As one might guess, the findings reported in Josh Lerner’s book and the Journal of Public Economics are completely reversed when one use measures that generate plausible country rankings. In particular, findings reported in Josh Lerner’s book at the Journal of Public Economics are based on empirical measures that compare early stage venture capital to late stage venture capital. When one uses early stage venture capital relative to GDP or relative to population, country rankings are completely different, and not surprisingly, the regression results are completely different.

I show in my recent work with data spanning 13 countries and the years 1989-2011 that government venture capital funds in Europe have not crowded out private venture capital investment, contrary to the assertions of others that have based their findings on the use inappropriate empirical measures. In effect, many folks that are advising on public policy towards VC appear to be doing so in a way that completely misinforms policymakers, practitioners and academics alike.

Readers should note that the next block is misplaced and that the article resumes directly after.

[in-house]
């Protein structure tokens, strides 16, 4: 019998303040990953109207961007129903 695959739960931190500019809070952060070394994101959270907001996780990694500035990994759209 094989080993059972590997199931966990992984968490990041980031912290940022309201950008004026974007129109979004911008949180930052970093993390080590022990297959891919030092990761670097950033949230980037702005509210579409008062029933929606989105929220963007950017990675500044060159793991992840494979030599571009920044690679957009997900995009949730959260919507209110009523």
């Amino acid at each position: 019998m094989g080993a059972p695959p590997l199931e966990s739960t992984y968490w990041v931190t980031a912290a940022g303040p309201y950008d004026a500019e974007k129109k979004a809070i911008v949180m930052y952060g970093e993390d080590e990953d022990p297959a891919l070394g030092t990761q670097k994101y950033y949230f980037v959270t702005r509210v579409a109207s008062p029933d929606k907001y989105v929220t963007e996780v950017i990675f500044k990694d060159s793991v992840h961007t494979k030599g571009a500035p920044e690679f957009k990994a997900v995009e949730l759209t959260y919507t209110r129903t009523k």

Surprisingly, the authors of the Journal of Public Economics article deleted their table of summary statistics from a working paper version of their paper in April 2004, as I have explained in this paper where I replicate the table of summary statistics that was deleted and explain and provide evidence that the timing of the removal of the summary statistics was immediately following an academic conference at the Bundesbank where there authors were informed that their empirical measures were flawed.